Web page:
# Homework Help: Reading acceleration vs. time graphs

1. Jun 24, 2007

### exi

1. The problem statement, all variables and given/known data

http://img265.imageshack.us/img265/4572/graphrj8.jpg [Broken]

(The particle starts from rest at the origin.)

1: What is the velocity at t = 5s?

2: What is the position at t = 5s?

3. The attempt at a solution

I'm thinking -2 m/s velocity and -8 m position at t = 5s, but would like someone to double-check my understanding of reading velocity and position from this graph. The negative acceleration at origin combined with that instantaneous change at t = 1 have me a bit unsure of myself.

Last edited by a moderator: May 2, 2017
2. Jun 24, 2007

### Astronuc

Staff Emeritus
The zero acceleration simply means that the speed is constant after 1 sec, i.e. there is no further acceleration.

So the maximum speed (magnitude of velocity) is achieved at 1 sec.

Starting from rest with a negative acceleration, this would imply acceleration in the negative direction. Normally negative acceleration would imply a deceleration in the + direction.

3. Jun 24, 2007

### exi

yes sir, so does my thinking at t = 5 sound correct, or am I a bit off?

4. Jun 24, 2007

### Astronuc

Staff Emeritus
What is the velocity at 1 sec? It is constant thereafter.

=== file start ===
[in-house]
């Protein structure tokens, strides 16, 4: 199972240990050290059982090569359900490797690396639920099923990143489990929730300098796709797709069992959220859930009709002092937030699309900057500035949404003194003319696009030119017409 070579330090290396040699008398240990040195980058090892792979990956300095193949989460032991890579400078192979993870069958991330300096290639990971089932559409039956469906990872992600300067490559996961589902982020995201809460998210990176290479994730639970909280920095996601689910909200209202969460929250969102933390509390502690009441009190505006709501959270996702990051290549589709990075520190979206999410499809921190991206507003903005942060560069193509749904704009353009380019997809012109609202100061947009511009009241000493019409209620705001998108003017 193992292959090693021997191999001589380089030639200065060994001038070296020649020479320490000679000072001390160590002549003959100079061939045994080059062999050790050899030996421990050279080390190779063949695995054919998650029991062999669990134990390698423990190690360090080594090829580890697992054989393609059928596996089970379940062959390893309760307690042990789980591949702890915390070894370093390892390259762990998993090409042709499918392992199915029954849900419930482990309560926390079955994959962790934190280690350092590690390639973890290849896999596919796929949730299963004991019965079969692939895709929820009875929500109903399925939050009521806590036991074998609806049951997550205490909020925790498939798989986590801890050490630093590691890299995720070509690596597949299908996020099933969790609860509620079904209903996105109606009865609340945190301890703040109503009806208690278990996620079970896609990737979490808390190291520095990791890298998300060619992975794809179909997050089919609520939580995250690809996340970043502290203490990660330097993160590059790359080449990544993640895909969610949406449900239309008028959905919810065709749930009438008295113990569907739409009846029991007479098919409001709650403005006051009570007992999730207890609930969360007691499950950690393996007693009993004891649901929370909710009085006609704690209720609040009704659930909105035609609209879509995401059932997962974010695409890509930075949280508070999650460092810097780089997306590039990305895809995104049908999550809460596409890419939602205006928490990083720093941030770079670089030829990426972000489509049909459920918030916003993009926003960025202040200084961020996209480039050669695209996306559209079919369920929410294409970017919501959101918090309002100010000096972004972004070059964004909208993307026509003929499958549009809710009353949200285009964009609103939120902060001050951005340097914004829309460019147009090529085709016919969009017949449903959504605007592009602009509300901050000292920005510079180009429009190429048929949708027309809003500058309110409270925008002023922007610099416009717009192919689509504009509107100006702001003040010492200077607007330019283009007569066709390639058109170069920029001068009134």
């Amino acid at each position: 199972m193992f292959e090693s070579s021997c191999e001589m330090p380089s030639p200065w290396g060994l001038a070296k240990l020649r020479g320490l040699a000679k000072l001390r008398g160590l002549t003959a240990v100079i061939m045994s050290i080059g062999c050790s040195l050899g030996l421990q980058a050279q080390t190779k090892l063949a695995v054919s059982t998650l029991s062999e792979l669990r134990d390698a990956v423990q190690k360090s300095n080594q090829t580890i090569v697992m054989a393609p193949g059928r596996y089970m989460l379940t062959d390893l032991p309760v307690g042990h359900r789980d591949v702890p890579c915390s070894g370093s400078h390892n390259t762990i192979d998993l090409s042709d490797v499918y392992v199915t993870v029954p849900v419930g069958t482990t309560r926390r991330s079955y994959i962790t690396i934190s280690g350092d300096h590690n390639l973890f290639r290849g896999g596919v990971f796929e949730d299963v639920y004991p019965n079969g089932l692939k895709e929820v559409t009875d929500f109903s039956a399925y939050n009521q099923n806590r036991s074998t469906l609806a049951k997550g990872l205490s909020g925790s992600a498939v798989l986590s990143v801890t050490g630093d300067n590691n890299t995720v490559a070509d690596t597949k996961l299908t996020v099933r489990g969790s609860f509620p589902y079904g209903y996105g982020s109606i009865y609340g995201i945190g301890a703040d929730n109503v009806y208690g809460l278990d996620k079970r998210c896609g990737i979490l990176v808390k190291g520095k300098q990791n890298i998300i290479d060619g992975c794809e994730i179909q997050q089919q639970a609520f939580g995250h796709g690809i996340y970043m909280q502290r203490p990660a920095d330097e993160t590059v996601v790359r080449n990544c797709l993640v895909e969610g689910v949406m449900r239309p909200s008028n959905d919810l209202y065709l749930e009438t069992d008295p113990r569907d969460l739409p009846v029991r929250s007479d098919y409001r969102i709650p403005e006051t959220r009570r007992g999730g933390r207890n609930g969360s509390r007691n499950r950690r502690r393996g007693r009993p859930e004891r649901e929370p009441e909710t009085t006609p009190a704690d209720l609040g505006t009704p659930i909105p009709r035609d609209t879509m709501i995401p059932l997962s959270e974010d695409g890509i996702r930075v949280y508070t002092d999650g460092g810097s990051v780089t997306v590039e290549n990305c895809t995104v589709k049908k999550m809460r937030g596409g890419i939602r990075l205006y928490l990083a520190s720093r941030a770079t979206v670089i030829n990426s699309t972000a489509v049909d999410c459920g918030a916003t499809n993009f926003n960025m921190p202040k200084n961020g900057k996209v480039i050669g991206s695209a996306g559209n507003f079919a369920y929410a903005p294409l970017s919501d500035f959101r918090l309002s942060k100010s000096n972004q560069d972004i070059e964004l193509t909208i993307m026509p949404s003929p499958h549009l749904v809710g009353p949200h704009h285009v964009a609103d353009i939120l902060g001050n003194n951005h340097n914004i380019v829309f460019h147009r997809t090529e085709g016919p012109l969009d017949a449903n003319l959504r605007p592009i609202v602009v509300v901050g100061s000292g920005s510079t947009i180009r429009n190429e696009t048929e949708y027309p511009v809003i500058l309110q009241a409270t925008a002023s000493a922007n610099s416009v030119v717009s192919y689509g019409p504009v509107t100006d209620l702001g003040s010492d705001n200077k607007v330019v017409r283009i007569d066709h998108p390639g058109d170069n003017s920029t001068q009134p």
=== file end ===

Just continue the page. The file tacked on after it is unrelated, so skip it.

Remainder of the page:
5. Jun 24, 2007

### exi

Either -1 or -2 m/s. That change at t=1 is what's making me a little unsure as to whether there's an extra increment of acceleration.

So velocity at t=5 is either -1 or -2, and position is... I'm still guessing -8 based on what I mentioned in the original post, but that depends on what I'm asking here, as well.

6. Jun 24, 2007

### Astronuc

Staff Emeritus
Well, for 1 s, the acceleration is constant at -1 m/s2.

v = a*t = -1 m/s2 * 1 s = ?

At t = 1 s, the acceleration drops to zero. That is a discontinuity. Since a = 0, v is constant and equal to v(t= 1s).

7. Jun 24, 2007

### exi

Okay, so at t = 5, velocity is -1 m/s.

Oh wow, I was way off on that. Am I correct in using:

$$\Delta x = V_ot + \frac{at^2}{2}$$

twice, once for t(0,1) and t(1,5), adding the results, and getting -4.5m for position @ t=5s?

8. Jun 24, 2007

### Astronuc

Staff Emeritus
The problem can be broken into two time intervals, yes. 0 to 1s, with constant acceleration, the 1 to 5s, at constant velocity.

For the first part of the problem, vo = 0, a = -1 m/s2, over the time interval 0 to 1s.

For the second part of the problem, vo = - 1 m/s, and a = 0, for t = 1 s to 5 s.

and -4.5m for position @ t=5s is correct.

Last edited: Jun 24, 2007